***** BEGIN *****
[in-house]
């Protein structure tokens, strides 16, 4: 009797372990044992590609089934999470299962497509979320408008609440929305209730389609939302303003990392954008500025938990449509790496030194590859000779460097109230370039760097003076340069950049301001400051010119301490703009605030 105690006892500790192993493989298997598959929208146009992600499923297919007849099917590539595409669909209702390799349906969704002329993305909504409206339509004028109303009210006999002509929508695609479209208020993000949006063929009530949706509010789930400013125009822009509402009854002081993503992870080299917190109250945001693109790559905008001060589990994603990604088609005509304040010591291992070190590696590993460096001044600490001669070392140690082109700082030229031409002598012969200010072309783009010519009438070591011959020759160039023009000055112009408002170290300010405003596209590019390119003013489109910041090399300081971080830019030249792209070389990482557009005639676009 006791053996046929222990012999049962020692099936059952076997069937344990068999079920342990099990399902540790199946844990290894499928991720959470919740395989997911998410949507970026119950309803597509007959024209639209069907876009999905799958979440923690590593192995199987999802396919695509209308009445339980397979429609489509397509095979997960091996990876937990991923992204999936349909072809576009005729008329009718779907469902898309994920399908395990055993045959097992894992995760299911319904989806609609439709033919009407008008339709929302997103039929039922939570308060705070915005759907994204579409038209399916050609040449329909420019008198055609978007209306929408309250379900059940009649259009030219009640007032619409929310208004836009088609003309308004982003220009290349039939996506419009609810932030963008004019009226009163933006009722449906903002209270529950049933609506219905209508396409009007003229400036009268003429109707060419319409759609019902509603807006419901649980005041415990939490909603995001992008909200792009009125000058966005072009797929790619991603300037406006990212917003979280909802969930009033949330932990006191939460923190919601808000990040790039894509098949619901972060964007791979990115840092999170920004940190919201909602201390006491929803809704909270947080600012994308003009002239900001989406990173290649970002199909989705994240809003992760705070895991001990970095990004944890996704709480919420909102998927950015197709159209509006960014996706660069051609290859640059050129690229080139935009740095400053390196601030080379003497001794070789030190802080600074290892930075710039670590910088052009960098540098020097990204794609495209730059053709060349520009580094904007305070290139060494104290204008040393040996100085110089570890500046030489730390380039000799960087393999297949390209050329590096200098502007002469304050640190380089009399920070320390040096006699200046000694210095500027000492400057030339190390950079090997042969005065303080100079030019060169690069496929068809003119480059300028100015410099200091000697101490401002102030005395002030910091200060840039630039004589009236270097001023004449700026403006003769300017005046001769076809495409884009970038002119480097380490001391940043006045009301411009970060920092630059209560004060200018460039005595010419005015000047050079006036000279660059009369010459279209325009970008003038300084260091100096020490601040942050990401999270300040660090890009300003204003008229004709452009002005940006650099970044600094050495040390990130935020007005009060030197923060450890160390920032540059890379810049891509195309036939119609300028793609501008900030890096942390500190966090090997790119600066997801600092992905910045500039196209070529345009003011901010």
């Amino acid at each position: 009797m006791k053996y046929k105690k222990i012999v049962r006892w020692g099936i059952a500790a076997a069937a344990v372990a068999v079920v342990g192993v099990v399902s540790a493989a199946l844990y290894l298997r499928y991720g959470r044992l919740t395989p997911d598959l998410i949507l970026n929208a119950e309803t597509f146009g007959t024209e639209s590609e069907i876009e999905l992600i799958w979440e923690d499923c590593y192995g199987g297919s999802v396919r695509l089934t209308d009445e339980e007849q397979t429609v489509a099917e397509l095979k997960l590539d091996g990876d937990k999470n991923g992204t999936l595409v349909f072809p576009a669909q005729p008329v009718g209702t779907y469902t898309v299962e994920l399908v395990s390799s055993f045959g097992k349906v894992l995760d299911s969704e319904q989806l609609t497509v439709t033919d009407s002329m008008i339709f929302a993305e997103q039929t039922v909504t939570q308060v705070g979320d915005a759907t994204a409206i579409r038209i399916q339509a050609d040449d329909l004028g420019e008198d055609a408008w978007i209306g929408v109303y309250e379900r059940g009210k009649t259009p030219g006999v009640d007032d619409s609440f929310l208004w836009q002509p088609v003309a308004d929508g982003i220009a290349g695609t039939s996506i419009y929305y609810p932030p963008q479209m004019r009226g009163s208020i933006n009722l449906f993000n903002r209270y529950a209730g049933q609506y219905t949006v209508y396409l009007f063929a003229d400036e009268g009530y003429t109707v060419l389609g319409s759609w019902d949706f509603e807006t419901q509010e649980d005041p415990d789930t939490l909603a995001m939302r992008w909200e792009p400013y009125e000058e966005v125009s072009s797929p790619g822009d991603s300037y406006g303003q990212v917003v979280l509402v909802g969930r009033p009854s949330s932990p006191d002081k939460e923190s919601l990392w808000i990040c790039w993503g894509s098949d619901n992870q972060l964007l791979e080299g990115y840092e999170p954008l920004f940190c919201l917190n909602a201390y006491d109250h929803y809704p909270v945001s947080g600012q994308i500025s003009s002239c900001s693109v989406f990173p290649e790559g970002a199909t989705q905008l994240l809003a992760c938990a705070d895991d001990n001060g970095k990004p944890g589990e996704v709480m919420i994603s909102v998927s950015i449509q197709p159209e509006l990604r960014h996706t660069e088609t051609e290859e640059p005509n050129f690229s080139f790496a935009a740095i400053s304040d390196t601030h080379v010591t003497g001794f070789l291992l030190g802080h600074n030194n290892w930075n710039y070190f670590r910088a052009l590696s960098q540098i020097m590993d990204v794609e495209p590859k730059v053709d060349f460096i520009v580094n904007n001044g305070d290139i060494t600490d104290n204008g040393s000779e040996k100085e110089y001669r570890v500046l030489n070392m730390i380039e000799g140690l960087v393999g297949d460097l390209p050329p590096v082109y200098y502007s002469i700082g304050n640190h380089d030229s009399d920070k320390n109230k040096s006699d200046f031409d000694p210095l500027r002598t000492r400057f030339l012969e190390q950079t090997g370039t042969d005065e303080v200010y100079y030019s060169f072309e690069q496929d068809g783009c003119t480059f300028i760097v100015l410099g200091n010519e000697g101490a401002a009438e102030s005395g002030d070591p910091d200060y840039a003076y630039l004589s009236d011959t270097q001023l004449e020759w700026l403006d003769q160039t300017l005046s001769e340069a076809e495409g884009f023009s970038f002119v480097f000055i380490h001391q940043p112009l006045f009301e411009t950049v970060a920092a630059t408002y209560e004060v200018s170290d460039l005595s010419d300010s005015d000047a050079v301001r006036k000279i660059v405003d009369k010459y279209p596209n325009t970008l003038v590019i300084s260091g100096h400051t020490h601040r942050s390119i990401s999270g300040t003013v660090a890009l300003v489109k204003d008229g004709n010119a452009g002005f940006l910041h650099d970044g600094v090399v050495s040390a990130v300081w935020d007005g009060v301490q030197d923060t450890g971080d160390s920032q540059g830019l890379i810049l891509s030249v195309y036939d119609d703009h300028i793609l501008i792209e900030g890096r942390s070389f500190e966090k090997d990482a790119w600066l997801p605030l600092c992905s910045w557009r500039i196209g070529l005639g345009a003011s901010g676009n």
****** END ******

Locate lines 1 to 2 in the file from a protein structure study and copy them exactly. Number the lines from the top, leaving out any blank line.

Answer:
[in-house]
């Protein structure tokens, strides 16, 4: 009797372990044992590609089934999470299962497509979320408008609440929305209730389609939302303003990392954008500025938990449509790496030194590859000779460097109230370039760097003076340069950049301001400051010119301490703009605030 105690006892500790192993493989298997598959929208146009992600499923297919007849099917590539595409669909209702390799349906969704002329993305909504409206339509004028109303009210006999002509929508695609479209208020993000949006063929009530949706509010789930400013125009822009509402009854002081993503992870080299917190109250945001693109790559905008001060589990994603990604088609005509304040010591291992070190590696590993460096001044600490001669070392140690082109700082030229031409002598012969200010072309783009010519009438070591011959020759160039023009000055112009408002170290300010405003596209590019390119003013489109910041090399300081971080830019030249792209070389990482557009005639676009 006791053996046929222990012999049962020692099936059952076997069937344990068999079920342990099990399902540790199946844990290894499928991720959470919740395989997911998410949507970026119950309803597509007959024209639209069907876009999905799958979440923690590593192995199987999802396919695509209308009445339980397979429609489509397509095979997960091996990876937990991923992204999936349909072809576009005729008329009718779907469902898309994920399908395990055993045959097992894992995760299911319904989806609609439709033919009407008008339709929302997103039929039922939570308060705070915005759907994204579409038209399916050609040449329909420019008198055609978007209306929408309250379900059940009649259009030219009640007032619409929310208004836009088609003309308004982003220009290349039939996506419009609810932030963008004019009226009163933006009722449906903002209270529950049933609506219905209508396409009007003229400036009268003429109707060419319409759609019902509603807006419901649980005041415990939490909603995001992008909200792009009125000058966005072009797929790619991603300037406006990212917003979280909802969930009033949330932990006191939460923190919601808000990040790039894509098949619901972060964007791979990115840092999170920004940190919201909602201390006491929803809704909270947080600012994308003009002239900001989406990173290649970002199909989705994240809003992760705070895991001990970095990004944890996704709480919420909102998927950015197709159209509006960014996706660069051609290859640059050129690229080139935009740095400053390196601030080379003497001794070789030190802080600074290892930075710039670590910088052009960098540098020097990204794609495209730059053709060349520009580094904007305070290139060494104290204008040393040996100085110089570890500046030489730390380039000799960087393999297949390209050329590096200098502007002469304050640190380089009399920070320390040096006699200046000694210095500027000492400057030339190390950079090997042969005065303080100079030019060169690069496929068809003119480059300028100015410099200091000697101490401002102030005395002030910091200060840039630039004589009236270097001023004449700026403006003769300017005046001769076809495409884009970038002119480097380490001391940043006045009301411009970060920092630059209560004060200018460039005595010419005015000047050079006036000279660059009369010459279209325009970008003038300084260091100096020490601040942050990401999270300040660090890009300003204003008229004709452009002005940006650099970044600094050495040390990130935020007005009060030197923060450890160390920032540059890379810049891509195309036939119609300028793609501008900030890096942390500190966090090997790119600066997801600092992905910045500039196209070529345009003011901010």